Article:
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Entrepreneurship: Solving "People Problems"
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News flash: new ventures are risky propositions. For such a universally accepted truth, however, a consensus on why startups fail has eluded the practitioners, researchers, and policymakers that have generally supplied conventional wisdom over the last few decades. New work by Harvard Business School professor Noam Wasserman has uncovered that around 60% of failures occur due to “People Problems,” or issues dealing with the management and growth of personnel. Part of what’s mystifying about managing a new company is that even answers to problems seem to create an ever-expanding frontier of new questions that need to be answered for the organization to move forward. Below are some of the most salient People Problems that you should be aware of before you start your next venture.
Perhaps the first question an aspiring CEO must gauge is whether to get a cofounder and, if so, who it should be. Paul Graham, founder of what became Yahoo Store and the paradigm-shifting seed accelerator YCombinator, lists having only a single founder as one of the 18 mistakes that kill startups. Graham writes, ‘The low points in a startup are so low that few could bear them alone. When you have multiple founders, esprit de corps binds them together in a way that seems to violate conservation laws. Each thinks "I can't let my friends down.’ This is one of the most powerful forces in human nature, and it's missing when there's just one founder.”
Additionally, once you’ve found that special someone, it can be difficult to reconcile visions for the company, decide on equity splits, and carve out work niches even among the best of friends. Getting through this initial and quintessential problem unscathed can be the difference between becoming etoys.com and Amazon.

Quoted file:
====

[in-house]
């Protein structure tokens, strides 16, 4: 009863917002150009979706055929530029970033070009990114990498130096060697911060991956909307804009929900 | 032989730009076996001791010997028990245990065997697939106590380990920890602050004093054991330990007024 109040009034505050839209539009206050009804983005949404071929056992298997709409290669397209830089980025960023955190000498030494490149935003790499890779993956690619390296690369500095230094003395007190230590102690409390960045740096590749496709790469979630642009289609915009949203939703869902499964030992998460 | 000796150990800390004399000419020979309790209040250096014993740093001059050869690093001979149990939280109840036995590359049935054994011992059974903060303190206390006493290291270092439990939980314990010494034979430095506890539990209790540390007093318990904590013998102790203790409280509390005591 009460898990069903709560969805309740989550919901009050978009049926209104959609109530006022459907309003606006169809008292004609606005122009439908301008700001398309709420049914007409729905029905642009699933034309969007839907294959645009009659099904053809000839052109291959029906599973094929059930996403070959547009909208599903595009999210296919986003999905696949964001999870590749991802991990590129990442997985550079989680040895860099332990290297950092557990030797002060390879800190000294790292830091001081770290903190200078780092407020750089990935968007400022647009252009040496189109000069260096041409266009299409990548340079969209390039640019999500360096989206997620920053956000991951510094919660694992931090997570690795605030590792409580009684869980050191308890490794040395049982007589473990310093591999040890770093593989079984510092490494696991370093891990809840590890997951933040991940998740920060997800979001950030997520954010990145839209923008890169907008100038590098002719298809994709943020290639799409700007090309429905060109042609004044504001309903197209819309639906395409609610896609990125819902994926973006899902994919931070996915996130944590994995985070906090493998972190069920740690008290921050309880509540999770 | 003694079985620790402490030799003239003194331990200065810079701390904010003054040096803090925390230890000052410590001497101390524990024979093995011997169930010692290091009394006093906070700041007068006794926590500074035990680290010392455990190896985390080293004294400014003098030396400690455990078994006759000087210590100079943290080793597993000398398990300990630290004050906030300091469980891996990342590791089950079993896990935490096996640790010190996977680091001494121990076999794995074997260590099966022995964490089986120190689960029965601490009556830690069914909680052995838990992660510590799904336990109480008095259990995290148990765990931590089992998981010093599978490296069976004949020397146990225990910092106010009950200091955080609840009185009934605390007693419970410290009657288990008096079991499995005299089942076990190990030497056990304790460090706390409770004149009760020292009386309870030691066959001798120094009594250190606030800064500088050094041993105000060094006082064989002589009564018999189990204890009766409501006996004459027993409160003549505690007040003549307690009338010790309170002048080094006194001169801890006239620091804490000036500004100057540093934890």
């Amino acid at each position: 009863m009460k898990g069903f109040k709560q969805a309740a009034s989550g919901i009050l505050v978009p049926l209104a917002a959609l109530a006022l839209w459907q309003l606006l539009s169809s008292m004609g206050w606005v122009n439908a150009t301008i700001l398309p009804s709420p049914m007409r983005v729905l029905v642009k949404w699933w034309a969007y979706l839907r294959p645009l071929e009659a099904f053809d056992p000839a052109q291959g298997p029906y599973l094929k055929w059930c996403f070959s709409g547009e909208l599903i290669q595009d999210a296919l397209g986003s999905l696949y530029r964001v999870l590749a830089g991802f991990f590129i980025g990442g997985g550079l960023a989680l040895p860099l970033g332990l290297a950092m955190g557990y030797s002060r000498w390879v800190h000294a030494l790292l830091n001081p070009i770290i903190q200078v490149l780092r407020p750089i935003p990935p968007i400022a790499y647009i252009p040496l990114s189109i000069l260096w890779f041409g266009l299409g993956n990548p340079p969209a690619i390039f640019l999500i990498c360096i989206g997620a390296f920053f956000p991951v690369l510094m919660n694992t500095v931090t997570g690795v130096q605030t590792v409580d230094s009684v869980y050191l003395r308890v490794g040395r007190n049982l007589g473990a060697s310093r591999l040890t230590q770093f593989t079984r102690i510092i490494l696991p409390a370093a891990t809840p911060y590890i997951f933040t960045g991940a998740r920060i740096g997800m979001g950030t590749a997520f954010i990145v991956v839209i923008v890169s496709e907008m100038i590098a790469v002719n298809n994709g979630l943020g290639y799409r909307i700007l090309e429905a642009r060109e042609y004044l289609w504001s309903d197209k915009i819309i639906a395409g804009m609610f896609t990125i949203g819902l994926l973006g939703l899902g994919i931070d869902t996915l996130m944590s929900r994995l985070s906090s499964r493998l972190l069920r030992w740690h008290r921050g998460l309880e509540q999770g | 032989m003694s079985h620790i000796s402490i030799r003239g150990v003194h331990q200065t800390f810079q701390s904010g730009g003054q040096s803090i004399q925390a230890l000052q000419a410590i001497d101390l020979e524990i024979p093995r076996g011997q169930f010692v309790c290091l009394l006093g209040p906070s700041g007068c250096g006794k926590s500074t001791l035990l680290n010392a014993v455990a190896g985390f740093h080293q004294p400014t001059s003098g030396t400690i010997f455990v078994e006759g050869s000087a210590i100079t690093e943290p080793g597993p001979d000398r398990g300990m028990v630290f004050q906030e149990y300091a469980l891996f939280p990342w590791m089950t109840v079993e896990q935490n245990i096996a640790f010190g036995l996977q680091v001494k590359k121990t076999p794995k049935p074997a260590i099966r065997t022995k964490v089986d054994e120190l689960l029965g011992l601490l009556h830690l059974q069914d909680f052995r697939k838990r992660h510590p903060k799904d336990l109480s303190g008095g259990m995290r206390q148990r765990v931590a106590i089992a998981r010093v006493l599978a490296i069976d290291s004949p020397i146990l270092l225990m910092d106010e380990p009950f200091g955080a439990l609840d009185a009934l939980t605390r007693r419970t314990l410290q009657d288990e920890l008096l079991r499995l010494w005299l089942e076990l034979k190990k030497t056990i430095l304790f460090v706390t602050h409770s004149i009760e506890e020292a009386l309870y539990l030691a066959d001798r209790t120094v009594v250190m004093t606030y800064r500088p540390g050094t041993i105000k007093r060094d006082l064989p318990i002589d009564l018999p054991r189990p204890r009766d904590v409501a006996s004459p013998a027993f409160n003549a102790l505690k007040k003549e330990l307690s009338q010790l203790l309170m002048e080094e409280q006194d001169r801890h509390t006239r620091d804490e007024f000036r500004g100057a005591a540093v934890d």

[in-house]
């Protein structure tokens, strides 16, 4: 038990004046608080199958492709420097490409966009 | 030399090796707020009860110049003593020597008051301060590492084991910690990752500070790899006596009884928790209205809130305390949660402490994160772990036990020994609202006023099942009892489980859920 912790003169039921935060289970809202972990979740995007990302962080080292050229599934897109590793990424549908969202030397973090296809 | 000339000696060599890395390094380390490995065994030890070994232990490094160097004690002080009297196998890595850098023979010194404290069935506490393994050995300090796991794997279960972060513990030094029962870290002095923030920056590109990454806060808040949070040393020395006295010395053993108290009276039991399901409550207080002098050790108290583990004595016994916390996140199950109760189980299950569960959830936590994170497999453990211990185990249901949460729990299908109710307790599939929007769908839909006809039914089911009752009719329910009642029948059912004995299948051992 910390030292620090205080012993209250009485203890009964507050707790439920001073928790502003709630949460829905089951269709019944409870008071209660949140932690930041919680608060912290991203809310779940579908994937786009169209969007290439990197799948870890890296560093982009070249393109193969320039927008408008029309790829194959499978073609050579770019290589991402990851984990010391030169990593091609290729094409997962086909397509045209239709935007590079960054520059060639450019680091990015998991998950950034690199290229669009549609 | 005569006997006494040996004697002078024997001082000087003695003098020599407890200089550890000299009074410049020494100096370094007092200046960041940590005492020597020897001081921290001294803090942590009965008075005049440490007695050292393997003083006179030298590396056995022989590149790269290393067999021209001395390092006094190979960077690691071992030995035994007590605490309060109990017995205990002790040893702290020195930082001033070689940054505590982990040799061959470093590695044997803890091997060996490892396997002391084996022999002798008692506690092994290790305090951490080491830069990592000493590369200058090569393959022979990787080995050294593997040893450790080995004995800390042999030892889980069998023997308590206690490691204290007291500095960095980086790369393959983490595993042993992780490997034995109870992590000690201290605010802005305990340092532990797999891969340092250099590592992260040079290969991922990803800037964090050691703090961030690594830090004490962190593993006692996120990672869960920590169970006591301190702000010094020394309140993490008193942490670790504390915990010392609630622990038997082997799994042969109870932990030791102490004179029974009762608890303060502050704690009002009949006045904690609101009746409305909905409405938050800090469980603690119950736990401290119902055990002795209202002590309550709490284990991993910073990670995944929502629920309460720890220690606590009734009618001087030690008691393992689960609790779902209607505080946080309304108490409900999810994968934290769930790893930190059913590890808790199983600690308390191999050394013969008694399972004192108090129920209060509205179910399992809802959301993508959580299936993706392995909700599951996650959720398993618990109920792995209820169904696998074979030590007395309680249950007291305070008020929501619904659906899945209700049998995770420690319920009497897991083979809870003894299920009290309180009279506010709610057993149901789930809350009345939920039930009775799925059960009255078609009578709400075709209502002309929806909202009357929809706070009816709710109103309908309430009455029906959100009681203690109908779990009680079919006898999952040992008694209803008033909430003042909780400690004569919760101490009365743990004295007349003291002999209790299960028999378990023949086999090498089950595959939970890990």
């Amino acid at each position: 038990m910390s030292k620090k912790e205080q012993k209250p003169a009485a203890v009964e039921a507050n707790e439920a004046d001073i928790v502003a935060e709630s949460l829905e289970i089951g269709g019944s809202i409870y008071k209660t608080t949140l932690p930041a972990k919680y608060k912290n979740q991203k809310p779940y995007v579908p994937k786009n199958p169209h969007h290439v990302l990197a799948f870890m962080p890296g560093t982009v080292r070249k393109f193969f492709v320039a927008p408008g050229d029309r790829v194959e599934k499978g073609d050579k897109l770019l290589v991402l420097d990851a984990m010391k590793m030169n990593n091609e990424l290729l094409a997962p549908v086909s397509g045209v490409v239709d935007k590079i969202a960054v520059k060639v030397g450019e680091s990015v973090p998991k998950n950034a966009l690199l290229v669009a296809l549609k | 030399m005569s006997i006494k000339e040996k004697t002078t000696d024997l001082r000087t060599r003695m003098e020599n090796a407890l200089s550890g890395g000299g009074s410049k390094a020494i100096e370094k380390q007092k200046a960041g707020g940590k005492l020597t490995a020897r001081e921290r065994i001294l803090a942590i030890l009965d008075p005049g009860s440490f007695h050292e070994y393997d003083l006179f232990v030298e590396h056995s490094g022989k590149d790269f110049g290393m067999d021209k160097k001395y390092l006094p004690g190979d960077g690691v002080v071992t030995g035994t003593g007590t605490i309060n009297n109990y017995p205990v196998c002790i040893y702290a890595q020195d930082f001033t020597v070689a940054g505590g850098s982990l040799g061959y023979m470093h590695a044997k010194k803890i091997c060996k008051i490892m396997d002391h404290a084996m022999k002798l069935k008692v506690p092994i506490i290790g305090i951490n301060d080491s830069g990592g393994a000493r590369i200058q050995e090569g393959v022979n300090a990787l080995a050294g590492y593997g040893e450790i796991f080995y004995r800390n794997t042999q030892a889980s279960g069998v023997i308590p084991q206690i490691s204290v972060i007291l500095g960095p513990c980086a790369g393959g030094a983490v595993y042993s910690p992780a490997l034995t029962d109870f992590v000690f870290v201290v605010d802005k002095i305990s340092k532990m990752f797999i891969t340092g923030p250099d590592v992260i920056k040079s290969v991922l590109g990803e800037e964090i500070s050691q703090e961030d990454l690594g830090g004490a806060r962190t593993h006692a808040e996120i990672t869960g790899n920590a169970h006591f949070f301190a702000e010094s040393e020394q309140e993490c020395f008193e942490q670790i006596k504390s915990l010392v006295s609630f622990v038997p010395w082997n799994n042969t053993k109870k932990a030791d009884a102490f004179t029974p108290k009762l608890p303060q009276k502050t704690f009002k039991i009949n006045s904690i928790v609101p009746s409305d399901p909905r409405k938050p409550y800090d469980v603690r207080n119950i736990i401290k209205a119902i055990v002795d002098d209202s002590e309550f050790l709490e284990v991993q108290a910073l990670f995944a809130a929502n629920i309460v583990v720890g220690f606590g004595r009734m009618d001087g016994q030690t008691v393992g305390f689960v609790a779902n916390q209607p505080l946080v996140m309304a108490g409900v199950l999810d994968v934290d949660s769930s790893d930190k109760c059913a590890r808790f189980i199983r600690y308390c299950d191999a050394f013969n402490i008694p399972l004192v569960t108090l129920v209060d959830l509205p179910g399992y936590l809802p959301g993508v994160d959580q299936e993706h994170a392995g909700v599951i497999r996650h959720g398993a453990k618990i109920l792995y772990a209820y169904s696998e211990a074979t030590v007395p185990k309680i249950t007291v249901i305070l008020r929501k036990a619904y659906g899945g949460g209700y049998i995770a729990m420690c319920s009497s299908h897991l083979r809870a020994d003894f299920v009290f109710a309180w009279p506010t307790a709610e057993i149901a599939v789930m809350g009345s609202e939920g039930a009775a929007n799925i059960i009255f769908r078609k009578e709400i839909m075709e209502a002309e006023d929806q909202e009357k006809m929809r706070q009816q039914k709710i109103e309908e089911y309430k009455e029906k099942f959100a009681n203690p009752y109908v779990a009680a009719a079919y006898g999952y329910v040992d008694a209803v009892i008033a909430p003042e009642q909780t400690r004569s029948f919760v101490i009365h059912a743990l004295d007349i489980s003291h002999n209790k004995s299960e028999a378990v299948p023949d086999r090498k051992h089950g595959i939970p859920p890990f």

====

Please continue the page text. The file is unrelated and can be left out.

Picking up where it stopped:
Idea Sharing: Collaborative or Risky?
Anyone who has seen The Social Network, a movie on the founding of Facebook, will recall the moment when the Winklevoss twins and Divya Narendra realize that Mark Zuckerberg had launched The Facebook after months of pretending he had been working to create their product. The clear lesson would seem to be that ideas have too much value to be shared without the comfort of a Non-Disclosure Agreement (NDA) at minimum.
Smart Bear Software founder and CEO Jason Cohen, however, disagrees. Noted venture capitalist Mark Suster even recommends 50 coffee meetings with VCs and Angels in which he recommends building relationships for the sake of it. The bottom line from both articles is that either your competitive advantage is defensible or it isn’t. If you’d like to leave out your secret sauce just in case your venture happens to be one of the few that are susceptible to first-mover advantage, this is acceptable practice. Most times though, relationships and a willingness to iterate will ultimately matter more to the success or failure of your business.
Scaling and Hiring
So you’ve forded the initial obstacles and crossed the metaphorical Rubicon to revenues and potentially greener pastures in terms of a coming IPO or acquisition. To continue to grow at a rate that allows your employees to take on increasing responsibility and your revenues to take up increasing market share will require a team of individuals comfortable with meeting these challenges. Unfortunately, all of the resumes you find work for Goliaths like Microsoft and Boeing. How do you find David?
According to the article linked above, potential hires that have shown an ability to adapt at previous jobs, worked internationally, or are self-aware about how their profile matches up to an early stage firm are more likely to succeed. In short, looking for traits that are transferable can be a strategy to filter the best from the rest.
For more insight on entrepreneurial decision making, register to attend the Inner City 100 Symposium on May 9th where Harvard Business School Professor Noam Wasserman will be presenting Founder’s Dilemmas based on his bestselling book of the same name. Former Apple evangelist Guy Kawasaki has said, “This book provides the rare combination of practical advice and scholarly research. It gets to the heart of the people issues that can bedevil every, and I do mean every, startup. Issues such as founder motivations, equity splits, and equity control can make or break a company. I guarantee that the price of this book is approximately one-thousandth of what you'll pay lawyers to clean up your mess if you don't read it."
March 12th, 2012